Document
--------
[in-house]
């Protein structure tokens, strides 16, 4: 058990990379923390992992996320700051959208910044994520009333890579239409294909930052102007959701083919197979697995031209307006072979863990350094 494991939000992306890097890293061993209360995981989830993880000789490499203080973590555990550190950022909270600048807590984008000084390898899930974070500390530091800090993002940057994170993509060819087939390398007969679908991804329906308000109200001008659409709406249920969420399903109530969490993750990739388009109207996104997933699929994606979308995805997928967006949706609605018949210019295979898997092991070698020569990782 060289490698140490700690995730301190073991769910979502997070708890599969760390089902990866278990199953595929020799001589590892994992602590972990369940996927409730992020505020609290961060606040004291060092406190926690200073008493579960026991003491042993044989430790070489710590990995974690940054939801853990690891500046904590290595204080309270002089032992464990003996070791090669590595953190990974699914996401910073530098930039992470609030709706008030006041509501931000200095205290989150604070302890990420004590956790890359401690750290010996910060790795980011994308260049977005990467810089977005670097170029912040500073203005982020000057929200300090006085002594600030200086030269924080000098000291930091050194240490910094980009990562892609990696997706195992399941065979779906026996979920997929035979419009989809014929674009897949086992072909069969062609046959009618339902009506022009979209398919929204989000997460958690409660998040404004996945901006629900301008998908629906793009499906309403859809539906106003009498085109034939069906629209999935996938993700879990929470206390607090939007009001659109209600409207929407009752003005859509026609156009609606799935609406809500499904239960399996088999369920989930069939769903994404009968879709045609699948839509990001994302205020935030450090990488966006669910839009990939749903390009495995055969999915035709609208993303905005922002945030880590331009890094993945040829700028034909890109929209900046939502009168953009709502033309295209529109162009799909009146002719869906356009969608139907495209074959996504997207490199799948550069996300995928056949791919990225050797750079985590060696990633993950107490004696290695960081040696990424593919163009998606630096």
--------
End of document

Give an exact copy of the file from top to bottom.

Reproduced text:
[in-house]
């Protein structure tokens, strides 16, 4: 058990990379923390992992996320700051959208910044994520009333890579239409294909930052102007959701083919197979697995031209307006072979863990350094 494991939000992306890097890293061993209360995981989830993880000789490499203080973590555990550190950022909270600048807590984008000084390898899930974070500390530091800090993002940057994170993509060819087939390398007969679908991804329906308000109200001008659409709406249920969420399903109530969490993750990739388009109207996104997933699929994606979308995805997928967006949706609605018949210019295979898997092991070698020569990782 060289490698140490700690995730301190073991769910979502997070708890599969760390089902990866278990199953595929020799001589590892994992602590972990369940996927409730992020505020609290961060606040004291060092406190926690200073008493579960026991003491042993044989430790070489710590990995974690940054939801853990690891500046904590290595204080309270002089032992464990003996070791090669590595953190990974699914996401910073530098930039992470609030709706008030006041509501931000200095205290989150604070302890990420004590956790890359401690750290010996910060790795980011994308260049977005990467810089977005670097170029912040500073203005982020000057929200300090006085002594600030200086030269924080000098000291930091050194240490910094980009990562892609990696997706195992399941065979779906026996979920997929035979419009989809014929674009897949086992072909069969062609046959009618339902009506022009979209398919929204989000997460958690409660998040404004996945901006629900301008998908629906793009499906309403859809539906106003009498085109034939069906629209999935996938993700879990929470206390607090939007009001659109209600409207929407009752003005859509026609156009609606799935609406809500499904239960399996088999369920989930069939769903994404009968879709045609699948839509990001994302205020935030450090990488966006669910839009990939749903390009495995055969999915035709609208993303905005922002945030880590331009890094993945040829700028034909890109929209900046939502009168953009709502033309295209529109162009799909009146002719869906356009969608139907495209074959996504997207490199799948550069996300995928056949791919990225050797750079985590060696990633993950107490004696290695960081040696990424593919163009998606630096």